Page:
Global Human Rights Defence

The Human Rights Abuses of Refugees Along the Balkan Route

Author: Marta Segone
Human Rights and United Nations Team

Nowadays, we live in “an era of global apartheid” in which borders are what “differentiate people” [1]. The Balkan Route crosses through various countries such as Turkey, Greece, Serbia, and more, and has been one of eight central routes utilized by migrants to access Europe, arriving into Italy, Germany or Austria [2]. The European Union (EU) has, for decades, been enforcing anti-migrant laws to prevent migrants from entering Europe and seeking asylum. In fact, in 2004, the EU created Frontex, the “European Border and Coast Guard Agency”, with the aim of limiting illegal entrances into EU countries [3]. This article will display the human rights abuses of refugees conducted by the EU and Frontex – as well as individual countries’ border police – along the Balkan Route through various analyses. Firstly, it will determine the effect of continuously restrictive laws implemented by the EU through Frontex. Next, it will explain the prison-like features of refugee camps throughout the route. Furthermore, it will highlight the Balkan Route as ‘The Game’ which refugees live through, as well as analyze different forms of violence and discrimination against refugees and migrants generated by the EU, Frontex, and national border-police. Lastly, it will conclude with the overall analysis of the wide-spread dehumanization of migrants inside and outside the Balkan Route. 

Recently, as the migrant crisis began drastically augmenting in mid-2015 as refugees escaped from “political crises and armed conflicts” [4], the EU conducted reforms of Frontex. Respecting the sovereignty of nations, Frontex is allowed to “intervene” within the borders of nations in which the flow of migrants has increased radically, but solely with the country’s approval [5]. Frontex, since its creation, has been enforcing “return operations” on the basis of individuals not having “well-founded fears of being persecuted” [6]. Officially, only those who have “exhausted all legal possibilities to get asylum” get returned to their country of origin [7]. However, in many cases, such as that of Afghan refugees until July of 2021, the EU does not consider their situation to vitally require asylum. Additionally, countries such as Hungary, have constructed border walls, which has led to the alteration of the route and further limited migrants’ ability to safely reach the EU and obtain asylum [8].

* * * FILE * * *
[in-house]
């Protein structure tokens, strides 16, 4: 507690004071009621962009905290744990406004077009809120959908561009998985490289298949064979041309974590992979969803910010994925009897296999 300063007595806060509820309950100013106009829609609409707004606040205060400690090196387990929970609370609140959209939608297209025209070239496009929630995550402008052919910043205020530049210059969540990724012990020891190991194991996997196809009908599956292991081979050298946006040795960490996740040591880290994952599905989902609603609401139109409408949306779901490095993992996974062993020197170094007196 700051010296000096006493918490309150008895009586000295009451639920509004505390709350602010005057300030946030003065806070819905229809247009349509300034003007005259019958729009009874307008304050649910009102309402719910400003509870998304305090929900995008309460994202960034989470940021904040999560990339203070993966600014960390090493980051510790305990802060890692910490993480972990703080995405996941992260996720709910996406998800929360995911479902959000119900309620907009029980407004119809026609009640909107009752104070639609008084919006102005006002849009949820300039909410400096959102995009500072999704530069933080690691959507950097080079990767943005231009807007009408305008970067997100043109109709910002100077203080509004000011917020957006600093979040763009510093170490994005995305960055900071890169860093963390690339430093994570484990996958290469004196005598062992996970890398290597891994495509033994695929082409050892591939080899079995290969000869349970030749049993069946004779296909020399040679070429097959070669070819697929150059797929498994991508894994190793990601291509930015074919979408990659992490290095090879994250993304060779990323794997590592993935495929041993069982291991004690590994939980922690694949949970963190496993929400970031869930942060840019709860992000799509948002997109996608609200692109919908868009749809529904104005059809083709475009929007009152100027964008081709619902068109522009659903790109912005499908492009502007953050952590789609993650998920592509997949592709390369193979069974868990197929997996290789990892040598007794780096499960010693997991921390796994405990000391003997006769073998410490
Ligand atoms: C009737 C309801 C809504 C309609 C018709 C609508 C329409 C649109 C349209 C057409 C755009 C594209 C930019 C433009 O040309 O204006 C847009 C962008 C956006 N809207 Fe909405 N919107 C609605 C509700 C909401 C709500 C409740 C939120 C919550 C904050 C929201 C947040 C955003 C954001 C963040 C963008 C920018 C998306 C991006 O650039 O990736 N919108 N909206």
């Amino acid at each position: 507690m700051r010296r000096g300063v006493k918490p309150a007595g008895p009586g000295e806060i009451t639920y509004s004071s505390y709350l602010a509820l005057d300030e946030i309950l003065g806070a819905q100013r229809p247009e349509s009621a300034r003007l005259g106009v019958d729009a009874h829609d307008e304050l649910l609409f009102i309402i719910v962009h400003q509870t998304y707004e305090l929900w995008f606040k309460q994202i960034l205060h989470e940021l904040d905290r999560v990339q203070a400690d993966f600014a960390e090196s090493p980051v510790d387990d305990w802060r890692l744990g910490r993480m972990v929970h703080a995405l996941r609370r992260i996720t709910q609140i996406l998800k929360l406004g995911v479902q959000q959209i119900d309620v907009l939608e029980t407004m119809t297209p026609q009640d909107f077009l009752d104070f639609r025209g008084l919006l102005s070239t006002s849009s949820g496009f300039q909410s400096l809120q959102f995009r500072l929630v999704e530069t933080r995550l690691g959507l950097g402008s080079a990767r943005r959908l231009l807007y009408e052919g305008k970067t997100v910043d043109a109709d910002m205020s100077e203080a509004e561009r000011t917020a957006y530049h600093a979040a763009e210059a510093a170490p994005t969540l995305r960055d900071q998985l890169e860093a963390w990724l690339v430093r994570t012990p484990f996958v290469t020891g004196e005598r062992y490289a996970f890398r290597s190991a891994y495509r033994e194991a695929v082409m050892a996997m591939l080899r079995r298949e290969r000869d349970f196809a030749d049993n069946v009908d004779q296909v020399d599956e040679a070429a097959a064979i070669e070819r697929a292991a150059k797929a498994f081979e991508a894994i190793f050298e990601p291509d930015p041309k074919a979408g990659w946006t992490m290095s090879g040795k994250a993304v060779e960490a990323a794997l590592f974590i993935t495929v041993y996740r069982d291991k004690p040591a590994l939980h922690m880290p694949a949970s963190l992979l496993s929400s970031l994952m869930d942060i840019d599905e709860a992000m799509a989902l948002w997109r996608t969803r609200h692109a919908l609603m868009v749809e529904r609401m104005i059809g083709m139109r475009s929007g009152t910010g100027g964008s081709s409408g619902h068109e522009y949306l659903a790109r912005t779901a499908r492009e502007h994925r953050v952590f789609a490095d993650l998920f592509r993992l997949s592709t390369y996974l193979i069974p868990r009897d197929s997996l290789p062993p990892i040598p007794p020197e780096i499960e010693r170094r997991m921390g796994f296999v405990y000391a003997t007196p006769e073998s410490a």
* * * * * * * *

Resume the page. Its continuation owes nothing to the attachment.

The EU is well-aware of the refugee’s need for asylum, but as the number of people in migrant waves are large, it resorts to blocking them at the outskirts of the EU and Schengen borders. On March 18th 2016, the EU turned to the establishment of a declaration, stating that all migrants entering Greece through Turkey must be ‘returned’ to Turkey [9]. The growth of refugees in Turkey and Greece inspired the “hotspot approach”, with which asylum seekers could only continue to the mainland after their “requests for international protection” were approved [10]. As a result, the responses to asylum requests were largely delayed, causing many to be blocked in refugee camps in several countries indefinitely [11]. Moreover, many refugees whose asylum applications were accepted, were “locked up in no-man’s land” between Serbia and Hungary, and kept in “open-air prisons”, some of which were closed in May of 2020 under the claim that the living conditions were inhumane [12].